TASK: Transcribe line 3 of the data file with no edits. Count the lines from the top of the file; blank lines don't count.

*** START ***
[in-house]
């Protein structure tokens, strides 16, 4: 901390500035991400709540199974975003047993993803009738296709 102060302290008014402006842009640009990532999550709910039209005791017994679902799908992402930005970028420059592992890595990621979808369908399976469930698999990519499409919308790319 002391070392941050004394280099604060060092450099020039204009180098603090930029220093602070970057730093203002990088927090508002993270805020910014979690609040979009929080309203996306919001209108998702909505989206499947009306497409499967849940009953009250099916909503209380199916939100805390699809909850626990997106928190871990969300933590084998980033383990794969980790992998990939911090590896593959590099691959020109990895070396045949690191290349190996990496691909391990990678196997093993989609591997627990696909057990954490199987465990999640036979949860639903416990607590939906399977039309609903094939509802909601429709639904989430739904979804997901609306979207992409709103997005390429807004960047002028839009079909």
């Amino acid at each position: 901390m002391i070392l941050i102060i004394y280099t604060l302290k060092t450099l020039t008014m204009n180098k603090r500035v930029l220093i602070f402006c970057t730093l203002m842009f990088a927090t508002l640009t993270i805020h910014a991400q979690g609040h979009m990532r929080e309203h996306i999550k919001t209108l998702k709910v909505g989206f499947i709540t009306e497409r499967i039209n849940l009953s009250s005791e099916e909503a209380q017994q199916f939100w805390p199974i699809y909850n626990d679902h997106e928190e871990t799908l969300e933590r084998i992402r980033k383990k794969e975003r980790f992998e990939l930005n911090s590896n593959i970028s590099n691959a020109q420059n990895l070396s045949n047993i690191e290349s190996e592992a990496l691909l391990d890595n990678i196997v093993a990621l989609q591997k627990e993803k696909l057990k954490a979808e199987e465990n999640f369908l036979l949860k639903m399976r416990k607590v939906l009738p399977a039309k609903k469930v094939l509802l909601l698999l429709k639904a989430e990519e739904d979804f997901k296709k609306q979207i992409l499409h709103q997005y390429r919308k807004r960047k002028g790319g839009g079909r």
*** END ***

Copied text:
């Amino acid at each position: 901390m002391i070392l941050i102060i004394y280099t604060l302290k060092t450099l020039t008014m204009n180098k603090r500035v930029l220093i602070f402006c970057t730093l203002m842009f990088a927090t508002l640009t993270i805020h910014a991400q979690g609040h979009m990532r929080e309203h996306i999550k919001t209108l998702k709910v909505g989206f499947i709540t009306e497409r499967i039209n849940l009953s009250s005791e099916e909503a209380q017994q199916f939100w805390p199974i699809y909850n626990d679902h997106e928190e871990t799908l969300e933590r084998i992402r980033k383990k794969e975003r980790f992998e990939l930005n911090s590896n593959i970028s590099n691959a020109q420059n990895l070396s045949n047993i690191e290349s190996e592992a990496l691909l391990d890595n990678i196997v093993a990621l989609q591997k627990e993803k696909l057990k954490a979808e199987e465990n999640f369908l036979l949860k639903m399976r416990k607590v939906l009738p399977a039309k609903k469930v094939l509802l909601l698999l429709k639904a989430e990519e739904d979804f997901k296709k609306q979207i992409l499409h709103q997005y390429r919308k807004r960047k002028g790319g839009g079909r």